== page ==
Forty-six years later, and from a distance of 5,000 miles, Steve Jones can still give you the Grundys. “Ah, whatever,” the Sex Pistols’ acerbic fulcrum snorts down the phone from Los Angeles as talk turns to former frontman John Lydon’s recent below-the-belt comment that the rest of the band were merely “dead wood”. “I don’t care.”
He stops well short of giving us a “fucking rotter”, but the withering resignation in the guitarist’s voice matches the one that made the viewers of Thames Television’s Today programme drop their teatime chips in December 1976. It’s Pistols-mania all over again as a new 20-track compilation of their most famous songs, ‘The Original Recordings’, coincides with Danny Boyle’s forthcoming FX biopic series Pistol. Yet the drama around the series has almost been as bilious and heated as the history of UK punk’s celebrated originators itself.
Having endured a bitter court case in 2021 – in which he and drummer Paul Cook won their challenge against Lydon’s veto of the use of their music in the series, leaving Lydon claiming “financial ruin” and calling his ex-bandmates “evil” – Jones has no inclination to ignite a war of words with Lydon in the press.
“It was very stressful, that court case,” he says. “Didn’t want it to happen; it was the last thing that I wanted.” What were relations with John like beforehand? “I never really communicated with John at all; it was all just business stuff. It was approving stuff here and there, but there was no talking. Even though we’ve both lived in Los Angeles for years, about the same time as each other – I’ve been here about 36 years and I think he’s close to that – we just never talk.”
Steve believes Lydon might have been riled by the angle and focus of the show. Pistol, as vivid a reconstruction of the punk era as has yet made it to screen, is based around Jones’s autobiography Lonely Boy and places Steve as the central protagonist. “It’s just my version,” he says. “It’s not like, ‘This is the truth and everything else ain’t.’ I was a bit nervous, thinking, ‘Oh, fuck – what is this gonna be like, Carry On Up The Fucking Pistols? But it’s not.”
Originally planned as a film but expanded into six hour-long streaming episodes, Pistol traces Steve’s errant youth as the “Phantom of the Odeon”, stealing amps and instruments from bands playing at the Hammersmith Odeon (including Bowie’s legendary final Ziggy Stardust gig in 1973) and pilfering from Vivienne Westwood’s SEX shop to his infiltration of the King’s Road fashion cognoscenti and creation of the crude yet powerful punk blueprint.
“[John] wasn’t happy about us doing this about my story,” he says. “He probably made up in his mind what it was gonna be like and he wasn’t interested. I said it in the court thing, if the shoe was on the other foot, I wouldn’t have had no problem. If he had done his story and someone wanted to do it, I don’t think any of us would have had a problem. We’d have been happy.”
Lydon called Pistol a “middle-class fantasy”, and it certainly frames the Pistols as a bunch of aimless working-class oiks being orchestrated into history by art school Svengali Malcolm McLaren. On a separate call, Cook admits to not being too happy with this portrayal of events himself.
“One of my bugbears with The Pistols [is] the way that everyone thinks Malcolm manipulated the band and we were his puppets,” he says. “That’s totally not the truth; that would never have happened. It does perpetuate that a bit in the series, which is one of the points of it that I didn’t like, I must admit. But that’s the story – a lot of people believe it; a lot of people know it’s not true.”
Of the middle-class barb, Jones says: “[John] hasn’t seen it so he shouldn’t be saying that, I don’t think. I think he gets portrayed very good in the show… I don’t know what the truth is, to be honest with you. I don’t want to get nit-picky. Those days are over for me.”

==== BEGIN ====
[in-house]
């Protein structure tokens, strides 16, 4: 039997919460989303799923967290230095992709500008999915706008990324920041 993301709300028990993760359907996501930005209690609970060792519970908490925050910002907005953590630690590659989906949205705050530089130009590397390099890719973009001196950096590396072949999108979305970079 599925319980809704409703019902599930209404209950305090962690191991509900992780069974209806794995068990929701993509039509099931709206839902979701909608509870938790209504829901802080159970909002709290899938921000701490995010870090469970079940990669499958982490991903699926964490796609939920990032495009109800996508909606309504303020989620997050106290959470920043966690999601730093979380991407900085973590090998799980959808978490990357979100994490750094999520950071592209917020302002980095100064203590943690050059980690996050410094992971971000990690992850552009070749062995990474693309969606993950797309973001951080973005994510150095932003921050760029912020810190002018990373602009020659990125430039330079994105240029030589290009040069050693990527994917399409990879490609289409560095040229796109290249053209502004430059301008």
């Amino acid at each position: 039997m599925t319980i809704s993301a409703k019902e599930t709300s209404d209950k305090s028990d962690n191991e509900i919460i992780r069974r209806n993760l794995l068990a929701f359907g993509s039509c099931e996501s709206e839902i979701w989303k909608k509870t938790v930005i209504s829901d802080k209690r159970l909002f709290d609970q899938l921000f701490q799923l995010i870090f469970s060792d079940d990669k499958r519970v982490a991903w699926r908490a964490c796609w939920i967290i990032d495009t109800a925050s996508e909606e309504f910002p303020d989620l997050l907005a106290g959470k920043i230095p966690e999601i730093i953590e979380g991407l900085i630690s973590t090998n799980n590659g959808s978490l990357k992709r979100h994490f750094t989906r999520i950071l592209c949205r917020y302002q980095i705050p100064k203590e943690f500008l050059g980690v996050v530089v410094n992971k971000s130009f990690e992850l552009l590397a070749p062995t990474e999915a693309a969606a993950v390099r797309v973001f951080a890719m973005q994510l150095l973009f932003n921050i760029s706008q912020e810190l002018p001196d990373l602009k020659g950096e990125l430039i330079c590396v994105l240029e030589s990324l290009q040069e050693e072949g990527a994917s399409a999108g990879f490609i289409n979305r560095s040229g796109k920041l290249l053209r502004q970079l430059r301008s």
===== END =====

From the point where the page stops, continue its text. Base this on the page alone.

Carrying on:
But what days to revisit. From a riot at the debut Pistols gig at Central St. Martin’s School Of Art in 1975 to the public fury over their filth-mouthed Grundy appearance and the explosive, violent and self-destructive Sid Vicious era, Boyle delivers a visceral, if somewhat screen-dramatized, version of the Pistols story.
“He captures the chaos and the mood of the time,” says Cook. “The mood of the country at the time in the late-‘70s, when it was quite dismal sometimes. All the live stuff he’s done with the band playing are excellent… What people have got to realise about this is that this is Danny Boyle’s version of Steve Jones’s book. There’s a lot of dramatization and there’s quite a lot of artistic licencing going on, [but] it generally is the story of Steve Jones’s book and overall he’s done a very good job.”
“The acting, I think, is brilliant,” says Steve. “Obviously not everyone looks identical to the original but it’s not a documentary, it’s a show. I love the guy who plays John [Anson Boon, who dropped to a suitably scrawny and angular eight stone for the role]. I love the guy who plays Malcolm [The Queen’s Gambit’s Thomas Brodie-Sangster] and he did a good job the guy who played me, Toby [Wallace].
“You’ve got to make it entertaining. You’ve got to look at the big picture, not in this tiny little world where everything happened in real-time and identical. It’s very heartfelt, as well – it’s not just like a joke. It’s got all the elements: sad parts, humorous, different relationships. It’s great and I’m well happy. I’m sure there’s gonna be a bunch of people that are gonna tear it to pieces, but that’s OK.”
The Sex Pistols on their Jubilee rager in ’77. Credit: Getty
Besides Jacob Slater, a real-life drummer who plays Cook, the actors portraying the band had to learn their instruments for performance scenes – very much ‘here’s a chord, here’s another one – now make a film’. Wallace also spent some time in LA with Steve to better capture his personality – did the Pistol give the actor any specific advice?
“I gave him some guitar lessons; I showed him how to stand and whatnot. He picked it up pretty quickly… I said, ‘Just look as good-looking as you can. I know it’s impossible, but try your hardest’.”
The pivotal moments of this cultural Year Zero are vividly reconstructed – the scene in which Lydon auditions for the band by wailing along to ‘Eighteen’ by Alice Cooper on the SEX shop jukebox, inventing his own lyrics full of the bile and frustration of ‘70s youth, feels genuinely untamed, and Jones’ learning to play the guitar over five sleepless amphetamine nights is given Boyle’s trademark narcotic rush. But even for those of us familiar with the story, there are revelations. Jones’s key love interest, for instance, is Chrissie Hynde [Sydney Chandler], SEX receptionist toying with Jones’s affections behind the back of boyfriend, Nick Kent of NME infamy.